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  9. [QUOTE=manono;2411844]
    Originally Posted by enonod View Post
    If your program doesn't accept MKV, will it accept MPG or VOB? If so, extract the M2V video and AC3 audio and remux/reauthor. I have no idea how any of that is done using a Mac.
    I believe MPG is OK. I will be converting using Windows. Do I use the same program you recommended (XMedia)?
    My thanks for your continued assistance.
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  10. Baldrick suggested XMedia Recode. One way to accomplish what you want is by using MKVCleaver to extract the M2V and AC3, followed by muxing into MPG using ImagoMPEG-Muxer.
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  11. Baldrick suggested XMedia Recode. One way to accomplish what you want is by using MKVCleaver to extract the M2V and AC3, followed by muxing into MPG using ImagoMPEG-Muxer.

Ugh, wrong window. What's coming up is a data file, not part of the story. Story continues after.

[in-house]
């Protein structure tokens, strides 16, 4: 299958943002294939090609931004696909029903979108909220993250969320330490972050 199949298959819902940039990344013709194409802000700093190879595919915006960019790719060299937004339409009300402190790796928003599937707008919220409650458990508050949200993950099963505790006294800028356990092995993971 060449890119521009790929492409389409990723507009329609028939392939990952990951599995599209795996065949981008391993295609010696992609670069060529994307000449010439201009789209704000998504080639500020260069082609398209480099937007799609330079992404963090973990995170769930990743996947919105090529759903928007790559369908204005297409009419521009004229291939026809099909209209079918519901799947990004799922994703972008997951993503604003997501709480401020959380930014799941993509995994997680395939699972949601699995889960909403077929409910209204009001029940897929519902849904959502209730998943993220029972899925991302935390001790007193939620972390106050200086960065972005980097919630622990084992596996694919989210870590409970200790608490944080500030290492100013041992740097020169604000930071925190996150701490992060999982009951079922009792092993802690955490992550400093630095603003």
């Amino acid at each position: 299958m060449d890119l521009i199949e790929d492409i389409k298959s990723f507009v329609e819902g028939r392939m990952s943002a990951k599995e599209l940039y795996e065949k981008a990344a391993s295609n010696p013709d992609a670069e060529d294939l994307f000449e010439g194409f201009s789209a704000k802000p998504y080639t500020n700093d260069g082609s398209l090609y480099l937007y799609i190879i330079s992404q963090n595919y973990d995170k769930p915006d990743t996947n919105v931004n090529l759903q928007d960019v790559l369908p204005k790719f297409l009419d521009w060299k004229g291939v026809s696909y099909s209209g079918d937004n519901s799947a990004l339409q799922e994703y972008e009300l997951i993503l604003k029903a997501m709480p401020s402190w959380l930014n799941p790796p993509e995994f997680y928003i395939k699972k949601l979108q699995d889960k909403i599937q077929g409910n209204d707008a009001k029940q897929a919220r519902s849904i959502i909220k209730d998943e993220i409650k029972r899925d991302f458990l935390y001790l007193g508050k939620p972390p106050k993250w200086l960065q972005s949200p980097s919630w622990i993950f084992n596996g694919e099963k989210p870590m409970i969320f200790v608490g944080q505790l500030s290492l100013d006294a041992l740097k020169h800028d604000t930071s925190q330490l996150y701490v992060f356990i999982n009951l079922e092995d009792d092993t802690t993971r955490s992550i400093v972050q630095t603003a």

Thank you both very much for your help, I will experiment and come back if I don't get anywhere.
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  12. Member PuzZLeR's Avatar
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    I know you agree that retaining the DV video as your Source is your best option. If you've only just re-muxed to a different container like MKV, going back is simple to AVI.

    Obviously, that wasn't the case.

    Since you've not only remuxed, you've actually re-encoded the streams to a different format. IMO there is no point going back to DV at this point, and even increasing the file size for no benefit - unless you absolutely need DV (such as for further edits on FinalCut, or workflow, etc.), but I too wouldn't know how to do MKV->AVI, or even re-encode (back) to DV, on a Mac.